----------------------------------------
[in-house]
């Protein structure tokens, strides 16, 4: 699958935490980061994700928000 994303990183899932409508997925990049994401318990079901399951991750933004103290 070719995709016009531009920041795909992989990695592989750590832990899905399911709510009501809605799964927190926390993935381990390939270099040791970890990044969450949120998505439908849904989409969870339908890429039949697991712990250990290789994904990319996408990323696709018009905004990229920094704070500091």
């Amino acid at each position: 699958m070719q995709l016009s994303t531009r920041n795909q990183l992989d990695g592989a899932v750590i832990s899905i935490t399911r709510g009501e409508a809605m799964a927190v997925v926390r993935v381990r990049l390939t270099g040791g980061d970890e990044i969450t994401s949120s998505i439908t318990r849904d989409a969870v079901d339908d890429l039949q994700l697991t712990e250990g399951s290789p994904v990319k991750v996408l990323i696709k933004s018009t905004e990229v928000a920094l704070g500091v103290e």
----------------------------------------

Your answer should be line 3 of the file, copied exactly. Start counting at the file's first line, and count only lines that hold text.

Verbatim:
């Amino acid at each position: 699958m070719q995709l016009s994303t531009r920041n795909q990183l992989d990695g592989a899932v750590i832990s899905i935490t399911r709510g009501e409508a809605m799964a927190v997925v926390r993935v381990r990049l390939t270099g040791g980061d970890e990044i969450t994401s949120s998505i439908t318990r849904d989409a969870v079901d339908d890429l039949q994700l697991t712990e250990g399951s290789p994904v990319k991750v996408l990323i696709k933004s018009t905004e990229v928000a920094l704070g500091v103290e």